Fiscal policy, inequality and the ethnic divide in Guatemala
Nora Lustig () and
Hilcías E. Morán
Additional contact information
Maynor Cabrera: Fedes
Hilcías E. Morán: Bank of Guatemala
No 20, Commitment to Equity (CEQ) Working Paper Series from Tulane University, Department of Economics
Guatemala is one of the most unequal countries in Latin America and has the highest incidence of poverty. The indigenous population is more than twice as likely of being poor than the nonindigenous group. Fiscal incidence analysis based on the 2009-2010 National Survey of Family Income and Expenditures shows that taxes and transfers do almost nothing to reduce inequality and poverty overall or along ethnic and rural- urban lines. Persistently low tax revenues are the main limiting factor. Tax revenues are not only low but also regressive. Consumption taxes are regressive enough to offset the benefits of cash transfers: poverty after taxes and cash transfers is higher than market income poverty.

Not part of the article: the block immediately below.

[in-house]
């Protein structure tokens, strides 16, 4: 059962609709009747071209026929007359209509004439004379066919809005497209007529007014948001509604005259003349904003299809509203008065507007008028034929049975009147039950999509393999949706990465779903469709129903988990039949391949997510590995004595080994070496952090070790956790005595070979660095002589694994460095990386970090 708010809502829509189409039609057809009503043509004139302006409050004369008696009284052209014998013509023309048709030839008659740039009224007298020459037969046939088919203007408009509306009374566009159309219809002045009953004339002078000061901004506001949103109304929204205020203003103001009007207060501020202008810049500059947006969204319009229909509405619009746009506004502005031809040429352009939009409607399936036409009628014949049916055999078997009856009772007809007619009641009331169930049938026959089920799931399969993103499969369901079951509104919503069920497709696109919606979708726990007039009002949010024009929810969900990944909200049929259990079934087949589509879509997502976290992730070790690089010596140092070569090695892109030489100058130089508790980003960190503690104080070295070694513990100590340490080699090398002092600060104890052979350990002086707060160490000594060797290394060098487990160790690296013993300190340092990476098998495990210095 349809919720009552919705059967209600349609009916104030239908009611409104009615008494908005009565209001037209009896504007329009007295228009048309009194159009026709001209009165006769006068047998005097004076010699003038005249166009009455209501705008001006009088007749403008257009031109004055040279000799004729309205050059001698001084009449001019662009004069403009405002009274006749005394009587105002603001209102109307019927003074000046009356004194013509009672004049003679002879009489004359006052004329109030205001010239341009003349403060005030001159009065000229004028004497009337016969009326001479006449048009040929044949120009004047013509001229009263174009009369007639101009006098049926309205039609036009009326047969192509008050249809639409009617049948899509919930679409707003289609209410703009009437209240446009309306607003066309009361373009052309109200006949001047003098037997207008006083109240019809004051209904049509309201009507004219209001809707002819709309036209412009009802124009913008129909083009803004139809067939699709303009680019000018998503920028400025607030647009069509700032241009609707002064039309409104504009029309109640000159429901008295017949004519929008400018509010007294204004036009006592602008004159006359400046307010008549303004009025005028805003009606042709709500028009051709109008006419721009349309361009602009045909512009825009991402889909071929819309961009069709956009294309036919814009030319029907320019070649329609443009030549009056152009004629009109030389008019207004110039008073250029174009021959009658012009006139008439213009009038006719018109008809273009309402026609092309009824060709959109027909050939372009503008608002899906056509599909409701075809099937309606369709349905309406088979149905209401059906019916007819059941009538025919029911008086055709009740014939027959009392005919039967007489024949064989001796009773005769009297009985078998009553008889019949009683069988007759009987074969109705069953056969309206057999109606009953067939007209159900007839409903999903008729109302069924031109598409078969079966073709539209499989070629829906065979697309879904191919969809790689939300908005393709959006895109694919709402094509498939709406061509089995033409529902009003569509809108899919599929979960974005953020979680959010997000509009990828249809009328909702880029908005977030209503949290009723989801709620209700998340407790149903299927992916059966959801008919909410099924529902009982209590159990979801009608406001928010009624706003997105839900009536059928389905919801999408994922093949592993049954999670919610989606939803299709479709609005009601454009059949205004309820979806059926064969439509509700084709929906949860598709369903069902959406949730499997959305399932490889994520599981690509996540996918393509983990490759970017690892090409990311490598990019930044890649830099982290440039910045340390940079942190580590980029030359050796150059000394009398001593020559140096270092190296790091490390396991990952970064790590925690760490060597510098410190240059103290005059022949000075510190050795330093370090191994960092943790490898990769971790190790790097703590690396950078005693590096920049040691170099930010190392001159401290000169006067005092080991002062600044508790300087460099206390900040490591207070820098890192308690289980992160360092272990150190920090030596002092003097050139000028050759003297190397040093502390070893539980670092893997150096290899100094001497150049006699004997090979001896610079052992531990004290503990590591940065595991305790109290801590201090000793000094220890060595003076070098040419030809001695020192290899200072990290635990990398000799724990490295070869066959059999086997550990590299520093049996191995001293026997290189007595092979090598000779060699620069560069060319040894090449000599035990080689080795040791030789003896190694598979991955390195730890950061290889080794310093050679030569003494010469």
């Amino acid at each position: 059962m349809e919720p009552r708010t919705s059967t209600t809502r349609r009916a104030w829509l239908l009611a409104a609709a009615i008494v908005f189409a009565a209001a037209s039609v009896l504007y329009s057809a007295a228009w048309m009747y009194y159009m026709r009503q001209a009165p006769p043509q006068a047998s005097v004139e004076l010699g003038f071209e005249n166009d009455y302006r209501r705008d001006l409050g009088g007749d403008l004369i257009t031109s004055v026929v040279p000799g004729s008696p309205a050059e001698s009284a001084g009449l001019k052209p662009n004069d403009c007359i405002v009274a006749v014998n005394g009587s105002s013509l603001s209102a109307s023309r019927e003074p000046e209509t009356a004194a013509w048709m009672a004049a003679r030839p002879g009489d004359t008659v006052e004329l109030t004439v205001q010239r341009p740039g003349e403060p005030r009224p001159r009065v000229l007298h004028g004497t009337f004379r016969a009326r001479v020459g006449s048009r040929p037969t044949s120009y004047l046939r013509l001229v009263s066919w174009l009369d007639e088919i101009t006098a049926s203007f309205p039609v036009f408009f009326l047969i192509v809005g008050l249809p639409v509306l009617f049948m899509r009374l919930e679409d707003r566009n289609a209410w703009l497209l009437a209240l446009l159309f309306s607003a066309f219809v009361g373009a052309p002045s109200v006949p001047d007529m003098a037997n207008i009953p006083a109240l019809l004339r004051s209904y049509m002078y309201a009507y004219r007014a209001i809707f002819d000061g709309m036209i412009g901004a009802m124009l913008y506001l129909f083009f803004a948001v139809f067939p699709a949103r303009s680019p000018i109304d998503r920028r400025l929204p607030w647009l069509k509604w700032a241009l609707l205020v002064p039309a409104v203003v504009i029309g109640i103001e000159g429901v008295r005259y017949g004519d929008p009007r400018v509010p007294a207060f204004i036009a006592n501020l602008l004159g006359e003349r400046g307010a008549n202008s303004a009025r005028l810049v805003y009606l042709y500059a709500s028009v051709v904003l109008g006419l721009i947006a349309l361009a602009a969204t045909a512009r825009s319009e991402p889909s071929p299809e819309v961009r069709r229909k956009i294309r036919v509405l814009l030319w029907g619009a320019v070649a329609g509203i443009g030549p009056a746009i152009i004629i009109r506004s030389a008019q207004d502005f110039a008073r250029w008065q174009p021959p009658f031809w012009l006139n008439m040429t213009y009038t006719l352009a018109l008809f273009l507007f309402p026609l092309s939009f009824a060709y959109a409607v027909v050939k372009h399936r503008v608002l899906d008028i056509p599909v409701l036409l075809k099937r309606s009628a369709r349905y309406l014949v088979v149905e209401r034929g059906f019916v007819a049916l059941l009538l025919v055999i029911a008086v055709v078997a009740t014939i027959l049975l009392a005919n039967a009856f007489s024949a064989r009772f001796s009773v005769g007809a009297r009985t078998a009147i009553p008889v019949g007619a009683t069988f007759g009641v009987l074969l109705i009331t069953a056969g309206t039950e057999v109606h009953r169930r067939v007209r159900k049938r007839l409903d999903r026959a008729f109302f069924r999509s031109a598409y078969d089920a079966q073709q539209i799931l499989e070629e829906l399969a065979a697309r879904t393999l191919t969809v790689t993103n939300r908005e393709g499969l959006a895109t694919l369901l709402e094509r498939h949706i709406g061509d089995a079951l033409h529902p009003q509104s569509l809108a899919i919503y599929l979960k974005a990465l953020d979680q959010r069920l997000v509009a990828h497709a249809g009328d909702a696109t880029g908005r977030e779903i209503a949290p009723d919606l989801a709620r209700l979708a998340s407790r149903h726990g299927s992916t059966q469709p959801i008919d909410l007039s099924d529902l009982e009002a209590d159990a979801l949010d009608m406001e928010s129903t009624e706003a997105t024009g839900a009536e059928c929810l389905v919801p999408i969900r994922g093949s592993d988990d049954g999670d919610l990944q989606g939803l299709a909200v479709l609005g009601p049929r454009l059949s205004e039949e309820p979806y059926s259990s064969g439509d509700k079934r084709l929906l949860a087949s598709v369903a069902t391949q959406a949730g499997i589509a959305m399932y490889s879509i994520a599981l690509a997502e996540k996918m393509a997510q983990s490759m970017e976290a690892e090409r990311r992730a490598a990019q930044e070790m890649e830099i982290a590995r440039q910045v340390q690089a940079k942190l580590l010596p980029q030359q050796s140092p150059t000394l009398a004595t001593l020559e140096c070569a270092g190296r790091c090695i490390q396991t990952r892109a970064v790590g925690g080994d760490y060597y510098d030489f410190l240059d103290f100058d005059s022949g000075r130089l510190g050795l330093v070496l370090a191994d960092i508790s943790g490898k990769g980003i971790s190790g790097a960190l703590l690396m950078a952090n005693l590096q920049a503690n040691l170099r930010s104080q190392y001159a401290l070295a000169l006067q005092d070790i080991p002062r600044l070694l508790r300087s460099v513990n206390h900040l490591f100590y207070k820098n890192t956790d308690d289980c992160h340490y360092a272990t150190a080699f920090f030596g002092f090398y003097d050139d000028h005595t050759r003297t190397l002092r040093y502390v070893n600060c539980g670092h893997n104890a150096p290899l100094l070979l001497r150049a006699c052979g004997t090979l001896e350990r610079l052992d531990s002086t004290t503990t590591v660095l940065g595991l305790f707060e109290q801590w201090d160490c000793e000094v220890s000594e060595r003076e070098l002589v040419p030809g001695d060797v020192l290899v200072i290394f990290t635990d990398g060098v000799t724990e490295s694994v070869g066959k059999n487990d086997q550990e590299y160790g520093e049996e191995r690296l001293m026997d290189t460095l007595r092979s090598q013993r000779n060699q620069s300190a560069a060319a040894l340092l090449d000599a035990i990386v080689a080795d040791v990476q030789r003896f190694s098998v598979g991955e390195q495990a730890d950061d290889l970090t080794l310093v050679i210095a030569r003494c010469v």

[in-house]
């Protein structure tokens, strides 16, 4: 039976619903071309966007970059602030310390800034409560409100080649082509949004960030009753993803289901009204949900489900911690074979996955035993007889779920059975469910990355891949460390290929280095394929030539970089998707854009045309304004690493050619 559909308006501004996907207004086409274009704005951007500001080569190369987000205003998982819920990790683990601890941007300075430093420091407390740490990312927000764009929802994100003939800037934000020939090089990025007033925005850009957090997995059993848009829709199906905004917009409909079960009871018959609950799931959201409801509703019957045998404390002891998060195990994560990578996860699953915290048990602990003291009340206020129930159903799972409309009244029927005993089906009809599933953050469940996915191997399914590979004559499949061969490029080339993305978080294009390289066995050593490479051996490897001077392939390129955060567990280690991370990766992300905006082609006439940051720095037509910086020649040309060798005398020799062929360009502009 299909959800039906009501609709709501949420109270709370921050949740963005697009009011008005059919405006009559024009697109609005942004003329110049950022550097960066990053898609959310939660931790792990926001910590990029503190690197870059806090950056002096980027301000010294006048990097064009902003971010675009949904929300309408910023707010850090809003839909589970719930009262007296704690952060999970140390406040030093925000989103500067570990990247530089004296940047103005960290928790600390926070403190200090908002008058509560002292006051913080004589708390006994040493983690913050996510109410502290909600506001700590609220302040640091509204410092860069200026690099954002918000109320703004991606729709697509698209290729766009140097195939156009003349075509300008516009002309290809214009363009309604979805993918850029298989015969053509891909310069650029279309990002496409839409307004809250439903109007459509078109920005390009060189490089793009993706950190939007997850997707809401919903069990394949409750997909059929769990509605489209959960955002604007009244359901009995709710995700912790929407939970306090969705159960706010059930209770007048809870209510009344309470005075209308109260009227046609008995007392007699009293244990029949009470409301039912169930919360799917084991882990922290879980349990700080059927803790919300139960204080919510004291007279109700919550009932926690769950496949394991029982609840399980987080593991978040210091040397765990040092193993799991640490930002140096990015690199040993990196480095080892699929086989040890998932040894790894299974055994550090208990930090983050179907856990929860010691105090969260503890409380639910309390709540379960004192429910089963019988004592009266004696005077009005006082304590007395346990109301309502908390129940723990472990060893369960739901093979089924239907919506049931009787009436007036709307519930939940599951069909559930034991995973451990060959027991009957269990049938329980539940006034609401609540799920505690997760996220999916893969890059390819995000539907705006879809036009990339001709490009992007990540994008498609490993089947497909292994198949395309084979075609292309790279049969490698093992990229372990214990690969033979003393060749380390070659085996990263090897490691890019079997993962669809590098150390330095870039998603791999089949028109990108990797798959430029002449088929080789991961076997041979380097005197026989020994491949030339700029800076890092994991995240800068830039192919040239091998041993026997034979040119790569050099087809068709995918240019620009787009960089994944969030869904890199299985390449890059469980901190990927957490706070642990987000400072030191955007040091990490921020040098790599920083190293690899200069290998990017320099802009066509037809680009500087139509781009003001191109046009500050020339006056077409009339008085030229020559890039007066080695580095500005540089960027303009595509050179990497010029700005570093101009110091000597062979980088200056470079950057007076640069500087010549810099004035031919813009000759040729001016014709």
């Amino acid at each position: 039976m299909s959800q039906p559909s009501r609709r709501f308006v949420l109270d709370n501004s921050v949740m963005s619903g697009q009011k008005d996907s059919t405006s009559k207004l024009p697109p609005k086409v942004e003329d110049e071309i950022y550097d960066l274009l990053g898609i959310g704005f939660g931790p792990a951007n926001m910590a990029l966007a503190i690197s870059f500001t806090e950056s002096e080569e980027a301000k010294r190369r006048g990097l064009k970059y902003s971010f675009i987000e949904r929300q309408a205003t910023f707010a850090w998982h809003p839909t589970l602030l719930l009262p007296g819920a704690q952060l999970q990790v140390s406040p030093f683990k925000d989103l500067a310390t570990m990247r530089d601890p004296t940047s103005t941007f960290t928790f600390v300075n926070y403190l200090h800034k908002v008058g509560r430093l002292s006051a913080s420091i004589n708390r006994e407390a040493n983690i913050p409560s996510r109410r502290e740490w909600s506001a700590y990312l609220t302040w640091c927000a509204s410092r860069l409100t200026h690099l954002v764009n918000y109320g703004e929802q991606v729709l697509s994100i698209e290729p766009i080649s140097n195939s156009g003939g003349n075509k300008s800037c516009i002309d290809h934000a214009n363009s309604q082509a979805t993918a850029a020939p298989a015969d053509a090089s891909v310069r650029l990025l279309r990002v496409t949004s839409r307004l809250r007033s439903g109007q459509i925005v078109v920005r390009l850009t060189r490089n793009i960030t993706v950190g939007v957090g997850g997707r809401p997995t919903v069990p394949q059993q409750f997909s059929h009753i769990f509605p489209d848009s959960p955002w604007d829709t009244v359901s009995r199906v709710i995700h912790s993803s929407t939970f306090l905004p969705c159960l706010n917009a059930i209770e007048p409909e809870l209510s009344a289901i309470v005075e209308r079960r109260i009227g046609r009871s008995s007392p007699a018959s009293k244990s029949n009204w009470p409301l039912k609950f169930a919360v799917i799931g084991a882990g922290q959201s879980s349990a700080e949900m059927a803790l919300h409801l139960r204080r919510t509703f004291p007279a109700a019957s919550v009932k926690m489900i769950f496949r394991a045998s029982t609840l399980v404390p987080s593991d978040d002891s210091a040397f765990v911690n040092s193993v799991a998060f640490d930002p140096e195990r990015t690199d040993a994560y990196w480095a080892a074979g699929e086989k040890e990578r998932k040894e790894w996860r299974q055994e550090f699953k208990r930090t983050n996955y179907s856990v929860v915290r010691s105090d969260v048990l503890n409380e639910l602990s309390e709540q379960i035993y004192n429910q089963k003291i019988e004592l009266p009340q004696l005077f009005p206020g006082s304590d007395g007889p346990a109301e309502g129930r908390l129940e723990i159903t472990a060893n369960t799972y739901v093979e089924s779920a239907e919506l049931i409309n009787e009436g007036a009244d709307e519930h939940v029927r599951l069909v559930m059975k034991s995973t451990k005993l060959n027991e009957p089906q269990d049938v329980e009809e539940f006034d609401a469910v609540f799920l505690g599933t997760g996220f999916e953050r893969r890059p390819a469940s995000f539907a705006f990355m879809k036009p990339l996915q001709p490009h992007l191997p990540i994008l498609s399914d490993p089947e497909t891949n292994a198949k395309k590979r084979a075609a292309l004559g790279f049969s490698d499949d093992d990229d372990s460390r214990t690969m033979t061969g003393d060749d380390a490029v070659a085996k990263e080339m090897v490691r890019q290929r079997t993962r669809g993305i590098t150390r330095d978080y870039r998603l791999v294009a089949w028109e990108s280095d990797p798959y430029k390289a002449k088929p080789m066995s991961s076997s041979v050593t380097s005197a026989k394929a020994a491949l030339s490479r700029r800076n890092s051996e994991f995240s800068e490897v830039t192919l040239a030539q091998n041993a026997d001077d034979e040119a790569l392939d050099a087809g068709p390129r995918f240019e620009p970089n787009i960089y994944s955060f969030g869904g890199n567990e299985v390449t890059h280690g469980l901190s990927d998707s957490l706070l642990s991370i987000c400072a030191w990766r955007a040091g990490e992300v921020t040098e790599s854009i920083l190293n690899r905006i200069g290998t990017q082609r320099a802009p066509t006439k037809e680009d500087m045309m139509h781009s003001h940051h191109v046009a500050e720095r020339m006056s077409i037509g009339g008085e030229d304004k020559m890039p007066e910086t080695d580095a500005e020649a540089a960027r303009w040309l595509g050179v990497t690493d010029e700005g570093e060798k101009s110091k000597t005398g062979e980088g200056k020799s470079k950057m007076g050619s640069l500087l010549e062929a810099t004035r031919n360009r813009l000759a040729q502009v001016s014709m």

Keywords: inequality; poverty; ethnic divide; fiscal incidence; taxes; social spending; Guatemala (search for similar items in EconPapers)
JEL-codes: D31 H22 I14 (search for similar items in EconPapers)
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Published in Commitment to Equity, October 2014, pages 1-26
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http://repec.tulane.edu/RePEc/ceq/ceq20.pdf First version, 2014 (application/pdf)
Journal Article: Fiscal Policy, Inequality, and the Ethnic Divide in Guatemala (2015)
Working Paper: Fiscal Policy, Inequality and the Ethnic Divide in Guatemala (2015)
Working Paper: Fiscal policy, inequality and the ethnic divide in Guatemala (2014)
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Persistent link: https://EconPapers.repec.org/RePEc:tul:ceqwps:20
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